Video of interview featured January 7th WABI-5 Morning News

This morning, Russ Van Arsdale with Northeast Contact discussed reverse mortgages also known as a home equity conversion mortgage.

It’s a financing arrangement for people 62 and older who own their homes outright or have a small mortgage. Instead of you making payments, a reverse mortgage allows you to receive money, based on the equity of your home.

Russ warned our viewers that the deal can be too good to be true.

He advises folks to log onto and search for reverse mortgage.

Also, if you are approved for a reverse mortgage, you still need to pay for normal maintenance on the home, pay for property taxes and homeowners insurance, pay the mortgage insurance premium, and pay loan orientation and servicing fees and closing costs.

You’ll also probably pay a $125 feed for counseling with an organization approved by the U.S Department of Housing and Urban Development. That’s required to get a reverse mortgage, although the fee can be waived.

Reverse mortgage agreements can be complex

Reverse mortgage agreements can be complex

1/9/11 07:40 pm  Updated: 1/9/11 07:44 pm
By Russ Van Arsdale
executive director, Northeast Contact

Reverse mortgages offer financial security to many seniors. But not all reverse mortgages are created equal, and those considering the option should think carefully about the ramifications.

Unlike a traditional mortgage requiring monthly payments by the borrower, a reverse mortgage uses the equity in a home as a source of income. Homeowners who are 62 or older can get cash payments or lines of credit by drawing on that equity.

It sounds simple, but some reverse mortgage agreements can be quite complex. Borrowers have to pay a fee to start the process, plus closing costs and compounding interest on the principal of the loan. The loan becomes due when the borrower dies, leaves the home for a year or longer, doesn’t maintain the property or fails to pay the property taxes or homeowners insurance.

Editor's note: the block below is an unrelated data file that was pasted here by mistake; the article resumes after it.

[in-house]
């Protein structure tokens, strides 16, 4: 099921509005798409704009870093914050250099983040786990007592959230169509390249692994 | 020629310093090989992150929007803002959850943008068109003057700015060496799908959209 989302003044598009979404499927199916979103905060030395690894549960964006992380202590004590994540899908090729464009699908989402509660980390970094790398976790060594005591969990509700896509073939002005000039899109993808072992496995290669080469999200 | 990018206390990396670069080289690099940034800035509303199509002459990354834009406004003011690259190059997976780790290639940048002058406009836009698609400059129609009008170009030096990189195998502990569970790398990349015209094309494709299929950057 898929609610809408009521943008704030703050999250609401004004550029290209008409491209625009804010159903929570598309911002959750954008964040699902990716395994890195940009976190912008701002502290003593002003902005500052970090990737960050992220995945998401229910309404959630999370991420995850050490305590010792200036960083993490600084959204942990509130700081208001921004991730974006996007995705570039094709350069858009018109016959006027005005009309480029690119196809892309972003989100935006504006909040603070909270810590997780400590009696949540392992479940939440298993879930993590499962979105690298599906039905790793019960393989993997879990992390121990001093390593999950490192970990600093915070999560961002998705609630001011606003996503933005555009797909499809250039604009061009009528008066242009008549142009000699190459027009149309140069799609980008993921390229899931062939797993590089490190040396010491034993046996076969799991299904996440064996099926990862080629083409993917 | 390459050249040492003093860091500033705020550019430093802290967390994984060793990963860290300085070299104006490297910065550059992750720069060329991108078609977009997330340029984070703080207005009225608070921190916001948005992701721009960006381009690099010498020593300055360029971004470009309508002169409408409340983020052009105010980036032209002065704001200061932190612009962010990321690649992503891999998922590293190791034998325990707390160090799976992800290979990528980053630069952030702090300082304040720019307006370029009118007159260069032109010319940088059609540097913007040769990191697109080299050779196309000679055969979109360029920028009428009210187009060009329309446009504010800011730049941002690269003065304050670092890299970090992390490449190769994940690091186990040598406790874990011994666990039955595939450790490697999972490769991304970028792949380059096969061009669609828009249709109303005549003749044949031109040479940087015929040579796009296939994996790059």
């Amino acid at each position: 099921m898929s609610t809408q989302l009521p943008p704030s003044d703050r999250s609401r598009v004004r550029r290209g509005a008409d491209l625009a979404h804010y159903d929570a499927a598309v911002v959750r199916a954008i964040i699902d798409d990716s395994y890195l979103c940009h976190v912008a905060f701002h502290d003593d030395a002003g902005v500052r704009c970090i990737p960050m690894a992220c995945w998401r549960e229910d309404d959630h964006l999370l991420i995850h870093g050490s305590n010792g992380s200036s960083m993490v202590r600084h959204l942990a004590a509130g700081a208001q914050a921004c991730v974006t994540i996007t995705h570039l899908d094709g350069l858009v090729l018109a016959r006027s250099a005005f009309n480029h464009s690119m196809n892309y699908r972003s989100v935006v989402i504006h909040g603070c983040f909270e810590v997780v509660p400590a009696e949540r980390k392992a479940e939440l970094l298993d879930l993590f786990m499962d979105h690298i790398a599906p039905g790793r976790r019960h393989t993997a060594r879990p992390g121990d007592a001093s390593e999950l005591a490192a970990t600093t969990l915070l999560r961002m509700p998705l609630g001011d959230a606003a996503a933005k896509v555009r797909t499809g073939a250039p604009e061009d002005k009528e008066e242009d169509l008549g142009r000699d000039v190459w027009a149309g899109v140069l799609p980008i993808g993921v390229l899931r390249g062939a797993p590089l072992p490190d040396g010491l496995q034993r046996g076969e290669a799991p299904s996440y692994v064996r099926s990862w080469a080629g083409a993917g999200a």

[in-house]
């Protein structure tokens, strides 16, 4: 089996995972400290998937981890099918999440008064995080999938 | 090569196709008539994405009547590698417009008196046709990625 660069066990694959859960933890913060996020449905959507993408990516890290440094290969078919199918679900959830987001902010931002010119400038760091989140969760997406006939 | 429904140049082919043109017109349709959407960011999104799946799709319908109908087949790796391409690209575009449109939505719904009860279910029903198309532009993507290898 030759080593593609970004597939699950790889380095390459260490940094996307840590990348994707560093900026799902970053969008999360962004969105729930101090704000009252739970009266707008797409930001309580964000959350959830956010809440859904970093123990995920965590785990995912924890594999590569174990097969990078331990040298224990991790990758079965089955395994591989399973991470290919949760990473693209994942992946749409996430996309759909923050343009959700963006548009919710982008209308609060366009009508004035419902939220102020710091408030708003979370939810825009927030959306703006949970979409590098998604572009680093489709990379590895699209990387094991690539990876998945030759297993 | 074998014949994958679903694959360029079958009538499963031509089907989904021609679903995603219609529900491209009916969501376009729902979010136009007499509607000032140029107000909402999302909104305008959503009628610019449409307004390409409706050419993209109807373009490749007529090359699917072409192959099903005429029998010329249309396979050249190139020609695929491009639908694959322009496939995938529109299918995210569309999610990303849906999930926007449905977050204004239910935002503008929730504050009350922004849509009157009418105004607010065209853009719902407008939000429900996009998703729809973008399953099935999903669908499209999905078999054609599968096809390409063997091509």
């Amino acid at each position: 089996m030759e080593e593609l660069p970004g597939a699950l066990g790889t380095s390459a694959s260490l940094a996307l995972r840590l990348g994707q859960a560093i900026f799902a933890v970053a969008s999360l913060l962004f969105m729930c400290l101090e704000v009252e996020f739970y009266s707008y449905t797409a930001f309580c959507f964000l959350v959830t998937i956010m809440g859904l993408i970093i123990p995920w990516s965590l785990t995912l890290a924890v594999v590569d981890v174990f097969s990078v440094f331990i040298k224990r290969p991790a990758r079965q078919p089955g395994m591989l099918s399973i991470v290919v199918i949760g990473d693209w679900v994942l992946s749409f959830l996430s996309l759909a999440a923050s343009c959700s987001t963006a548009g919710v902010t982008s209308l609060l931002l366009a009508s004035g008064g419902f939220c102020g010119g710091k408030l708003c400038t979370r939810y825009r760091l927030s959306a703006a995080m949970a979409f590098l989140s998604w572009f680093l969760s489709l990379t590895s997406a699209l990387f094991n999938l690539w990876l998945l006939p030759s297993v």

The costs can add up fast. They can be crippling in cases where the borrower doesn’t fully understand the agreement. And some sellers use seniors’ precarious financial situations to try to sell them additional products that may not suit their needs.

Such cross-promotions are often used to sell seniors annuities or long-term care insurance. Some sellers pressure their potential customers to buy those products in order to get a reverse mortgage.

Salespeople can be downright misleading, not only on the potential risks of reverse mortgages but also in cross-promoting their products.

This has opened the industry to criticism from consumer advocates who say buyers are often sold financial products that don’t do them much good.

The federal Department of Housing and Urban Development requires counseling for people considering reverse mortgages. However, a recent report by Consumers Union, publishers of Consumer Reports, indicates such counseling often does not take place.

The Federal Reserve Board in August called for some big changes in the way reverse mortgages and associated products are sold.

The Federal Reserve Board changes would:

  • Improve disclosure and make clearer all advertising of reverse mortgages.
  • Ban specific unfair sales practices.
  • Make consumers better aware of their right to rescind sales.
  • Make sure consumers get new disclosures when re-negotiating an existing reverse mortgage.

Critics including Consumers Union say the Federal Reserve Board’s new rules don’t go far enough. They’d like to see better counseling, including a fair determination that a reverse mortgage is in the borrower’s best interest. There are even calls for sellers to have a fiduciary responsibility, meaning they could be held liable if they don’t act in the customer’s best financial interest. Continue reading